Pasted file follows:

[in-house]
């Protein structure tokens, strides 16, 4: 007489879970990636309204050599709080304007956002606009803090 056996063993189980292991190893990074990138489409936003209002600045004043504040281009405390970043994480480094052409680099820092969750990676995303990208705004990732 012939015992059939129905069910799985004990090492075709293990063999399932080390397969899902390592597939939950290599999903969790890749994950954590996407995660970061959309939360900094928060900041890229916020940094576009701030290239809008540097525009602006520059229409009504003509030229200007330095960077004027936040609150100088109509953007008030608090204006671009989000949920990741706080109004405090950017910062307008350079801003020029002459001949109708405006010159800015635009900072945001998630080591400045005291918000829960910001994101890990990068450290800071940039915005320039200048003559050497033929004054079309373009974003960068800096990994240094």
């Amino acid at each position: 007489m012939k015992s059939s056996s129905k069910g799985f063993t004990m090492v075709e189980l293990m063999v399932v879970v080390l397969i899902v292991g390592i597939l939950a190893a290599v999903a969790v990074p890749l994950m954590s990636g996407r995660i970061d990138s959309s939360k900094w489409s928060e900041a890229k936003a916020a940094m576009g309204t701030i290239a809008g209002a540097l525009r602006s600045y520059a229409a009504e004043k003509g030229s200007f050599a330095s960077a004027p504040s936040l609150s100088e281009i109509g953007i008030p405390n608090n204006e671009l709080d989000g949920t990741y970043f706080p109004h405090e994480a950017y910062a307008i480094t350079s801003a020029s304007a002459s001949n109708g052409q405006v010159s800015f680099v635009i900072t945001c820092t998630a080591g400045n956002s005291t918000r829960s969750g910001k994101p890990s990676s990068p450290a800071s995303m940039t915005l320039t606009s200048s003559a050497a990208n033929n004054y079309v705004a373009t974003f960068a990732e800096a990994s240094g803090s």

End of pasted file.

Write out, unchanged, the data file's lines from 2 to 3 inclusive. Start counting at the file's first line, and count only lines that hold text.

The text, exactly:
């Protein structure tokens, strides 16, 4: 007489879970990636309204050599709080304007956002606009803090 056996063993189980292991190893990074990138489409936003209002600045004043504040281009405390970043994480480094052409680099820092969750990676995303990208705004990732 012939015992059939129905069910799985004990090492075709293990063999399932080390397969899902390592597939939950290599999903969790890749994950954590996407995660970061959309939360900094928060900041890229916020940094576009701030290239809008540097525009602006520059229409009504003509030229200007330095960077004027936040609150100088109509953007008030608090204006671009989000949920990741706080109004405090950017910062307008350079801003020029002459001949109708405006010159800015635009900072945001998630080591400045005291918000829960910001994101890990990068450290800071940039915005320039200048003559050497033929004054079309373009974003960068800096990994240094």
């Amino acid at each position: 007489m012939k015992s059939s056996s129905k069910g799985f063993t004990m090492v075709e189980l293990m063999v399932v879970v080390l397969i899902v292991g390592i597939l939950a190893a290599v999903a969790v990074p890749l994950m954590s990636g996407r995660i970061d990138s959309s939360k900094w489409s928060e900041a890229k936003a916020a940094m576009g309204t701030i290239a809008g209002a540097l525009r602006s600045y520059a229409a009504e004043k003509g030229s200007f050599a330095s960077a004027p504040s936040l609150s100088e281009i109509g953007i008030p405390n608090n204006e671009l709080d989000g949920t990741y970043f706080p109004h405090e994480a950017y910062a307008i480094t350079s801003a020029s304007a002459s001949n109708g052409q405006v010159s800015f680099v635009i900072t945001c820092t998630a080591g400045n956002s005291t918000r829960s969750g910001k994101p890990s990676s990068p450290a800071s995303m940039t915005l320039t606009s200048s003559a050497a990208n033929n004054y079309v705004a373009t974003f960068a990732e800096a990994s240094g803090s």